A new report from the National Center for Research on Education Access and Choice adds to the robust literature on school choice in New Orleans, shedding light on the ways in which the centralized enrollment system in the Crescent City has grown and evolved, as well as focusing on any potential disparate impacts to both enrollment and student achievement based on race.
When the education system was restarted following Katrina, city leaders were required by the state to institute an almost entirely charter school environment. While the Orleans Parish School Board (OPSB) still existed in name, the few schools under its control were run by charter management organizations (CMOs). The great majority of schools, also operated by various CMOs, were part of what was known as the Recovery School District (or RSD). Individual schools in both networks controlled their own application and enrollment processes, and parents applied directly to them. School staff were responsible for upholding laws regarding non-discrimination, and for holding lotteries when applications exceeded available seats. Non-network schools (charter and private) operated full or partial magnet programs with various selective criteria. However, enrollment gaming by schools was rife, and a lawsuit followed.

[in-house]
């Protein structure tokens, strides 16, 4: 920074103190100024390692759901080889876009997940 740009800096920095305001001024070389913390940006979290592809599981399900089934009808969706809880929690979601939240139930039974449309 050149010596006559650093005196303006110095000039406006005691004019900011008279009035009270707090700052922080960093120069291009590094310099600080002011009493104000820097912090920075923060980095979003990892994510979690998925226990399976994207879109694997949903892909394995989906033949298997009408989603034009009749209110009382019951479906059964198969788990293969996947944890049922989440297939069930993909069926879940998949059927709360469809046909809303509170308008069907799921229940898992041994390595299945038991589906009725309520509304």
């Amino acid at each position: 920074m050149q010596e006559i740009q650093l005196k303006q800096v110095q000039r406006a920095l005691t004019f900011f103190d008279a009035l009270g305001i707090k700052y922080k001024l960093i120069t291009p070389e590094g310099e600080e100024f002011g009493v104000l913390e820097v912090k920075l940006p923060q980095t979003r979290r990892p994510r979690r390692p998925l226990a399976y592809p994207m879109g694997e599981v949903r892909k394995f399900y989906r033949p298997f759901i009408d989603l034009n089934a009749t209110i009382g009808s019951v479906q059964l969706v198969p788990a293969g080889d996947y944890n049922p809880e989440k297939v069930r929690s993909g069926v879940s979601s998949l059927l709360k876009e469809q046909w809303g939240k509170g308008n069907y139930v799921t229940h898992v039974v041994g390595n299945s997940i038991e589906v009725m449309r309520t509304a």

In an effort to make application easier and more transparent for families, in 2008, the RSD launched a centralized enrollment system for its schools, allowing parents to rank their choices among RSD options. Four years later, the RSD moved to an online system called OneApp, adding an algorithm that placed each applicant in a single seat based on families’ rankings, seat availability, and a set of school-determined student priorities. The OPSB joined OneApp the following year. Independent schools were invited but not required to join. Various policy changes were enacted over time to bring all public schools into the OneApp system, voluntarily or otherwise, and participation was universal by 2022.